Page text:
Let me try to bring this story together full circle because I often think of 23891810 different things a minute… I forgot to include the context of my state before my mom texted me earlier that Tuesday night. All day I found myself questioning my life per usual – working but wondering what was next and what have I become; who will I be and I am I in the right place? Feeling like everyone in the world has it all figured out and feeling like I’m unsure of friggin life in general, but pretending like I know everything. (I think this is called surviving… or living… one or the other, maybe both)…

I didn’t know what to expect when I met up with my mom and her friends, but the time spent with them helped me. What are the odds that I’d meet a mid-life woman on her way to being a life coach – providing insight to her peers but also hitting home to my entire existence? Could this be me? I felt like I was looking into my future. What are the odds that I’d meet a group of women who shared my struggles, despite their age? I learned that we are all the same. They are an extension of me. I am a part of them. Their problems are my problems and the struggle is real for everyone.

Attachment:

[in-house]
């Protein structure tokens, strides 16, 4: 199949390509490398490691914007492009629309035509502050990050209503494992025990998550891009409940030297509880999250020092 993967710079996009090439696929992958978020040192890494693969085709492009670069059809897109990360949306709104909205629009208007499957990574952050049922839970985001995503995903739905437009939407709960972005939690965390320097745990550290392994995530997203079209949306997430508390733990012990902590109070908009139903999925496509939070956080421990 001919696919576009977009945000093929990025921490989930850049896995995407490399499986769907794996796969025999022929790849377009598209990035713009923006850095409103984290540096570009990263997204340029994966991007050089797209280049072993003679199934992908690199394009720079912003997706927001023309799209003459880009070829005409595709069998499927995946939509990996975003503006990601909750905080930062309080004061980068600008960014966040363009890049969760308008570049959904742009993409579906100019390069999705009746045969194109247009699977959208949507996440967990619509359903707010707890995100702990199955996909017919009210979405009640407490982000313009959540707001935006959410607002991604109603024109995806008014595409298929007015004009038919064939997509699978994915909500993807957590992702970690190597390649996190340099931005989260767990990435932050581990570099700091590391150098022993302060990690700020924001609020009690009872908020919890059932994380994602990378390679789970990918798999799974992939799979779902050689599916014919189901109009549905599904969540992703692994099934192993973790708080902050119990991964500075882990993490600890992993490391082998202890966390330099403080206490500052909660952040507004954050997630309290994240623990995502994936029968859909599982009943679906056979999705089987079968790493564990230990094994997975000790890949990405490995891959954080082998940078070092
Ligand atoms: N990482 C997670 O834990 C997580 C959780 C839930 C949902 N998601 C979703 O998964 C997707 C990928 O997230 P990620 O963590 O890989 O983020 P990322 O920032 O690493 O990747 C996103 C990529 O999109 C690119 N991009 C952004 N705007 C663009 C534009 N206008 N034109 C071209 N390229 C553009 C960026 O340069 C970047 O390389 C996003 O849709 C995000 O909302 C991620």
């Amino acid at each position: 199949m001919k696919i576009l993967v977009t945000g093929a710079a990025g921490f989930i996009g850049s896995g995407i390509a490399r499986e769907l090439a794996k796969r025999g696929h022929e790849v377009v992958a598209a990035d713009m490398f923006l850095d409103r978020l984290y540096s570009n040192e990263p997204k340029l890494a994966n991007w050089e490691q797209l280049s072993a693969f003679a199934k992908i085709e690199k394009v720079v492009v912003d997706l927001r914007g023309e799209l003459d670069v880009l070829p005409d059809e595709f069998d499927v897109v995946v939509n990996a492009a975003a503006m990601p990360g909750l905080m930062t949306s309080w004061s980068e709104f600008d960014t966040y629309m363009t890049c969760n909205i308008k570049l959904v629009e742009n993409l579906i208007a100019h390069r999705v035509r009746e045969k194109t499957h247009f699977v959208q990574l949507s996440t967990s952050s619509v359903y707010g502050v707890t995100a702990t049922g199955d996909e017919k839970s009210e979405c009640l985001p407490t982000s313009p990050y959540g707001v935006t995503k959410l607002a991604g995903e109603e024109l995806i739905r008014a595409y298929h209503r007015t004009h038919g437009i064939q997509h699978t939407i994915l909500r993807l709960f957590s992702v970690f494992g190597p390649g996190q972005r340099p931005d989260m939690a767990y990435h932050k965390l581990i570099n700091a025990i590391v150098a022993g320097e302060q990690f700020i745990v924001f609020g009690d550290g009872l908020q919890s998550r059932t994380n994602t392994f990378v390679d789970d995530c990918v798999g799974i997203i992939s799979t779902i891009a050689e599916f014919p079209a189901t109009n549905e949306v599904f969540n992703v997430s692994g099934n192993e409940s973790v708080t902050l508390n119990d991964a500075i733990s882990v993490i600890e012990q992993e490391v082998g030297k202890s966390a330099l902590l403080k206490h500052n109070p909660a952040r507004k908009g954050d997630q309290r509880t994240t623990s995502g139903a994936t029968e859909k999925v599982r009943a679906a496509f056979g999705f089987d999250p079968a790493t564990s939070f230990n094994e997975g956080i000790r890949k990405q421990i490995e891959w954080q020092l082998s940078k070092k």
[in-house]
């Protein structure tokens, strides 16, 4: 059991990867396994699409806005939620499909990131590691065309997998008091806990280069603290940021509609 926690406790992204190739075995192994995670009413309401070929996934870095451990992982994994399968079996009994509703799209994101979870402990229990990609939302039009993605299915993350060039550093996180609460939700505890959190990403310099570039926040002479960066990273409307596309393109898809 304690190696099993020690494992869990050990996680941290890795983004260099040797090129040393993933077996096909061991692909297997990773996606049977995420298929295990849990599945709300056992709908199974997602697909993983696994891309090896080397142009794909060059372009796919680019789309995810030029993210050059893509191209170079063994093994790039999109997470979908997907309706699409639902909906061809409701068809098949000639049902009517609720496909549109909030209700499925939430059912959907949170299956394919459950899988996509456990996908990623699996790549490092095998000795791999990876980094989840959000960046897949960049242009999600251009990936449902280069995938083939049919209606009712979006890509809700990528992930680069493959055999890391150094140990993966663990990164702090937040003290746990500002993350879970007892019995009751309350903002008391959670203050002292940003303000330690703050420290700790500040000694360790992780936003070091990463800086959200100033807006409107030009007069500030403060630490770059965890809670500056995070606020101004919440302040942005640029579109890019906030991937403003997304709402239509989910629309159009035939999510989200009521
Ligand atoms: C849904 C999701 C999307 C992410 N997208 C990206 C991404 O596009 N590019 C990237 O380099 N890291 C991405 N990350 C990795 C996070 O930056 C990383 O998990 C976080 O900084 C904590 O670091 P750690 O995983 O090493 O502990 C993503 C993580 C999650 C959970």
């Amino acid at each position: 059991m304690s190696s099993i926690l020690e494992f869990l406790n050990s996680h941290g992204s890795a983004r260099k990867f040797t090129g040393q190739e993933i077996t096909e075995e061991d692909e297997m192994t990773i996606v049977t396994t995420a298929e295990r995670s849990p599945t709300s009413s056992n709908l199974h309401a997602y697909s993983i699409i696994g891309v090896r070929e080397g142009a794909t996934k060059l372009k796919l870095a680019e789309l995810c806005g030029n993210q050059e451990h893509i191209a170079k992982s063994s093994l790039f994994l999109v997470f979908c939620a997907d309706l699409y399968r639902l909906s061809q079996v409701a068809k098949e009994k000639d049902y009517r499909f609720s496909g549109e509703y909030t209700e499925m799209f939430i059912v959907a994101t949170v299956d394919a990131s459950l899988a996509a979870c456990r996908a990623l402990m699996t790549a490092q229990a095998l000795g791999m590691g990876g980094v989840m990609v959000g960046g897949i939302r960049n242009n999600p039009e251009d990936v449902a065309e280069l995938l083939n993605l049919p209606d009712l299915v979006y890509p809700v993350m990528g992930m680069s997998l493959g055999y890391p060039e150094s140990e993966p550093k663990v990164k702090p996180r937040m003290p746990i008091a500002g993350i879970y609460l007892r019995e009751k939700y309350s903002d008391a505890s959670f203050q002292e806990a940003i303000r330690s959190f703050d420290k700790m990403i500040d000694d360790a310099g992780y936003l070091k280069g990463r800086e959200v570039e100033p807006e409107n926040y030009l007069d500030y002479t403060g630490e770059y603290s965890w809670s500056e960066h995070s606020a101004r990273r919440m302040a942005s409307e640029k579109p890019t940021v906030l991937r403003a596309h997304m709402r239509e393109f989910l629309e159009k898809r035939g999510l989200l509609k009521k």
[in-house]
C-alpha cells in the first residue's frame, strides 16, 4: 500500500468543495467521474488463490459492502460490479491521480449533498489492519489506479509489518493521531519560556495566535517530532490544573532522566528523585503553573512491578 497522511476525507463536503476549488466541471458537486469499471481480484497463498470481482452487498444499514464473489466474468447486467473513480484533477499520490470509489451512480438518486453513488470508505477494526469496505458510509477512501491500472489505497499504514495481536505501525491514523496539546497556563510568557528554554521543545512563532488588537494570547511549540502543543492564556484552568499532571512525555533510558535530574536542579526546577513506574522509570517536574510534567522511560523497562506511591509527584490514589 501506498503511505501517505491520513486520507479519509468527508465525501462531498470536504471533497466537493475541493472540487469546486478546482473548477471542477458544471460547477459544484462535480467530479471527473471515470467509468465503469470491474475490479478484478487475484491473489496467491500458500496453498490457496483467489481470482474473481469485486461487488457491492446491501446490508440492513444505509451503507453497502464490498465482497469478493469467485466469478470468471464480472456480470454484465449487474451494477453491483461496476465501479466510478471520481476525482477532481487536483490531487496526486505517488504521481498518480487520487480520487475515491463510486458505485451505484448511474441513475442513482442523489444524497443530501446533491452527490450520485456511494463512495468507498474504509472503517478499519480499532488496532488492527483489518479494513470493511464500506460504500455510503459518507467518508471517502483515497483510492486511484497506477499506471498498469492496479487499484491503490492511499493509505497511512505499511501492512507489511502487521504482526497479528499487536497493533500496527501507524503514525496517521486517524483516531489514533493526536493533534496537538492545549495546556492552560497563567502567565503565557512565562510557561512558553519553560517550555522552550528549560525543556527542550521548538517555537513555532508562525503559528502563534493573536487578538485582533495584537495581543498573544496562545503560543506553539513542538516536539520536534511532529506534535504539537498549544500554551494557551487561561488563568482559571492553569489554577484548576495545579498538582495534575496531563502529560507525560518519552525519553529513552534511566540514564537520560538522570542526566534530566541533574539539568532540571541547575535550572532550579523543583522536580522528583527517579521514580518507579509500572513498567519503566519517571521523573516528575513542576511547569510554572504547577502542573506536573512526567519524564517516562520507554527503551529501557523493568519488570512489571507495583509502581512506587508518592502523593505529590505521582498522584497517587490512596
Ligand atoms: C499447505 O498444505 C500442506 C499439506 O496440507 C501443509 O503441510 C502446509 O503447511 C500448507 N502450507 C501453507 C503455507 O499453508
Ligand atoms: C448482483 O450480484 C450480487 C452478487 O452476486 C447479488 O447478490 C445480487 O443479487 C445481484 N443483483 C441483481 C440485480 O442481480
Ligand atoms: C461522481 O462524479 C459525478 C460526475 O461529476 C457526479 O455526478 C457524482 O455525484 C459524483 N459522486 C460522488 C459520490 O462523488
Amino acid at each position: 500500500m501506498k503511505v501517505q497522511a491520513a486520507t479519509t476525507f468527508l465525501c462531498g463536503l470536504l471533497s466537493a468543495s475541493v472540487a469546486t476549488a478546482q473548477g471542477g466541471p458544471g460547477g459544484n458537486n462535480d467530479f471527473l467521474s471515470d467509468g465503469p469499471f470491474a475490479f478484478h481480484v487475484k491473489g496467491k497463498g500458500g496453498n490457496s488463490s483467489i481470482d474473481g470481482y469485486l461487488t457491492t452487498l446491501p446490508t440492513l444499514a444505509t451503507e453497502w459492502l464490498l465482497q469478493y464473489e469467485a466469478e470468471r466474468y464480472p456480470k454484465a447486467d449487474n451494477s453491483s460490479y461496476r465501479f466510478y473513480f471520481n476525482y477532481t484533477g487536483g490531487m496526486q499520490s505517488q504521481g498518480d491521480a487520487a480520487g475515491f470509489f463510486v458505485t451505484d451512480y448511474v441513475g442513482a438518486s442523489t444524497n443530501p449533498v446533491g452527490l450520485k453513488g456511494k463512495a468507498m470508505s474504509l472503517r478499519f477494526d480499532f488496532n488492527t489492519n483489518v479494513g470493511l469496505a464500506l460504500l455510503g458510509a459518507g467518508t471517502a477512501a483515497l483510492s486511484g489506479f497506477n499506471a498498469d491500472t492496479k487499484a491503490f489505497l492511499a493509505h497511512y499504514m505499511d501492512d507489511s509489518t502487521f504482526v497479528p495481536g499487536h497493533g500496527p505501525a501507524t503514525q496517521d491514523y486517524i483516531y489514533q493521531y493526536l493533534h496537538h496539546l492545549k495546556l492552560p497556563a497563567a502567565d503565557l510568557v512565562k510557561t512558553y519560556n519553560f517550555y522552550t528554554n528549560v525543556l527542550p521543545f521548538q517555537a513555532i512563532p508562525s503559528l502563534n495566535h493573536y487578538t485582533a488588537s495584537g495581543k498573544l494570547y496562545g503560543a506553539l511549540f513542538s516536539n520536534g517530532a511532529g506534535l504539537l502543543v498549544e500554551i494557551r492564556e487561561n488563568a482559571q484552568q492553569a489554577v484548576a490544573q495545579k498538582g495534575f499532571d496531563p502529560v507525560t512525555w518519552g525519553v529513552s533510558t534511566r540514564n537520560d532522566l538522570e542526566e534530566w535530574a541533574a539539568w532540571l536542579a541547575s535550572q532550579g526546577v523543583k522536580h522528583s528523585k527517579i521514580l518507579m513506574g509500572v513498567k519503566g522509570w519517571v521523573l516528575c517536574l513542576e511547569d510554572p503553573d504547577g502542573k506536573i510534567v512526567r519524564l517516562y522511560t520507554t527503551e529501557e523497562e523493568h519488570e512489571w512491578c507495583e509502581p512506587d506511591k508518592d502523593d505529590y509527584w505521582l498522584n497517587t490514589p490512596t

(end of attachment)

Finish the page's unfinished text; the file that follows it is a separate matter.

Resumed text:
Do not let the weight of the world drag you down. If it does, call your mom and ask her to coordinate some drinks with her friends to help you. Trust me, it’s special.


Post is over – thanks for your 3 mins or however long it took to read (I appreciate it!)

In case you wanted to read more, here’s a few lessons I jotted down when I got home that night… I didn’t think it fit in the above but wanted to share: